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Our food choices can make a positive difference to people and nature – improving our own health, the health of others, and the health of the planet. But over-dependence on select foods, a lack of diversity in our diets and the continued consumption of unsustainably produced items have a harmful impact on nature.

In almost every country in the world we face serious challenges due to our eating habits. Whether the challenge is undernutrition or obesity, global development efforts in areas such as poverty and disease are under threat. But what we eat also threatens the climate, life on land and life below water.

Globally, our diets are too narrow. Even though more than 6,000 crops have been used for food historically, fewer than 200 are used today and only nine account for nearly 70% of all food produced. This lack of diversity in our diet causes a lack of diversity in nature, and also makes us less resilient to pests or diseases in our food supply.

Many people in middle-income and developed countries, and wealthier people in developing countries, typically consume more meat and other animal-source foods than are required for nutrition alone, with adverse impacts on both human and planetary health. Much of this is unsustainably produced. Overfishing is threatening not just our fish stocks, but the entire ecosystems of oceans as many species are fished to critical limits or beyond. Too many of the crops we eat are grown on freshly-converted land and are not subject to nature positive production practices which protect the health of soil and water – for future growing and for all the other benefits they supply, from carbon sequestering to providing drinking water.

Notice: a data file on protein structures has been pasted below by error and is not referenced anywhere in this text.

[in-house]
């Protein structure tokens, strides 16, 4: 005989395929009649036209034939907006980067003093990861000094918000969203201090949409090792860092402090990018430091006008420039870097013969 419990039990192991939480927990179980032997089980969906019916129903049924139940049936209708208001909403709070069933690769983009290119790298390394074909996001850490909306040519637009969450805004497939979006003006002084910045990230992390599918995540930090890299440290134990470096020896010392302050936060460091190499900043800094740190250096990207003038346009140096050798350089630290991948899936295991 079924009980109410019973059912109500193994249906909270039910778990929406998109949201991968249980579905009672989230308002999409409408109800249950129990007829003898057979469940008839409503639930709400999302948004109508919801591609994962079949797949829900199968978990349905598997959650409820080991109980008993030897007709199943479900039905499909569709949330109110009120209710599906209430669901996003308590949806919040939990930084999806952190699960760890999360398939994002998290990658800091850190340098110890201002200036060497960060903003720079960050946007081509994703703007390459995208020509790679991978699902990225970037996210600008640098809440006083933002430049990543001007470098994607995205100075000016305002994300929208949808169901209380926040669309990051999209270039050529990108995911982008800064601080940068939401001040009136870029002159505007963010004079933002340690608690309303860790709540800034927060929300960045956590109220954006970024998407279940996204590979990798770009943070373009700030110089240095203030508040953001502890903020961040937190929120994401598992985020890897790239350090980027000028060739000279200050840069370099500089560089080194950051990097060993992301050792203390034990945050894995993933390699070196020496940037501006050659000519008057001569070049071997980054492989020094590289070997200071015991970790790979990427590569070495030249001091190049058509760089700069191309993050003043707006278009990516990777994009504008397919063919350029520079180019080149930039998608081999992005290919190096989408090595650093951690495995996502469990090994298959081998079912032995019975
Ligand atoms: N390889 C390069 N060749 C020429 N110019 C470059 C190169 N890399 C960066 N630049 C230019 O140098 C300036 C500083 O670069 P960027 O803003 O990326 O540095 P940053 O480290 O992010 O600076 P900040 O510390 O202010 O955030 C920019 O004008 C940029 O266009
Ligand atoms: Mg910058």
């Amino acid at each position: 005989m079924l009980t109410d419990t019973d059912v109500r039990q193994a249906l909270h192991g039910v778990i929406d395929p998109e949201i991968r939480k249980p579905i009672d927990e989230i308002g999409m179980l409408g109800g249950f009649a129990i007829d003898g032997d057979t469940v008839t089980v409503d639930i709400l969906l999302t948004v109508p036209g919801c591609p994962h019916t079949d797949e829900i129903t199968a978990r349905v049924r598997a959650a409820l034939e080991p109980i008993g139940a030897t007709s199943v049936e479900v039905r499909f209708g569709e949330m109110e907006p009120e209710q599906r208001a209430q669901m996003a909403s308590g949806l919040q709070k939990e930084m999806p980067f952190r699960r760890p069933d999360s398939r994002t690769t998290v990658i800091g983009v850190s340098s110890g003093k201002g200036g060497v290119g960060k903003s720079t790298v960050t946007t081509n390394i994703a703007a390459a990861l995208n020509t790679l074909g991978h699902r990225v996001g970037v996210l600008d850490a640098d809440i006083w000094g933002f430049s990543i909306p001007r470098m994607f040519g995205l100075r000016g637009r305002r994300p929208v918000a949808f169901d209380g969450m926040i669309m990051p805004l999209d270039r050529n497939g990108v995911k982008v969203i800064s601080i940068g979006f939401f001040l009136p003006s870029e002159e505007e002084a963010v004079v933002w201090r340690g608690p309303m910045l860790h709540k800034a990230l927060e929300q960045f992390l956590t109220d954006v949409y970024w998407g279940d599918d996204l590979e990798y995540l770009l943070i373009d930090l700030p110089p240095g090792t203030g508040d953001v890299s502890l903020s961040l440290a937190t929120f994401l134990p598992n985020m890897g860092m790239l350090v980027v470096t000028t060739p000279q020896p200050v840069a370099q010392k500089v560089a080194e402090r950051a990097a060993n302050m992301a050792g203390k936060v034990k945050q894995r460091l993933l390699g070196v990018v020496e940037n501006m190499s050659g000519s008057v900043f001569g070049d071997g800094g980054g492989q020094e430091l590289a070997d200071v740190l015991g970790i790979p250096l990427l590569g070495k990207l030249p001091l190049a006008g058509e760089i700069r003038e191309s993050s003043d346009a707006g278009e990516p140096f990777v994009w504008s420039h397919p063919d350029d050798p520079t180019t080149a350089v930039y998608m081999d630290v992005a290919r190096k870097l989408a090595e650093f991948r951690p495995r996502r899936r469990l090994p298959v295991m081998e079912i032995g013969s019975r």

We understand and respect people’s diets are heavily influenced by local cultures and individual choice so we would never be prescriptive in recommending what people eat.

Our vision is that at least half of the world is eating within evolved National Dietary Guidelines, which account for the health of people and planet, within the next decade.

Healthy, balanced, diverse and sustainable diets will look different in different parts of the world, dependent on what food is available and culturally relevant.

These diets must meet National Dietary Guidelines in terms of nutrition but also ensure there is no over-reliance on any select commodities. Though some people and communities may benefit from reducing the amount of certain things they eat, there is no need to universally eliminate anything from our diets. Instead we can focus on ensuring the variety of foods we eat are better produced. By removing unsustainably produced foods, which cause deforestation or conversion of wildlife habitat, or degradation of water and soil quality, or unduly increased greenhouse gas emissions, we can ensure we have the option to eat all the foods we love forever.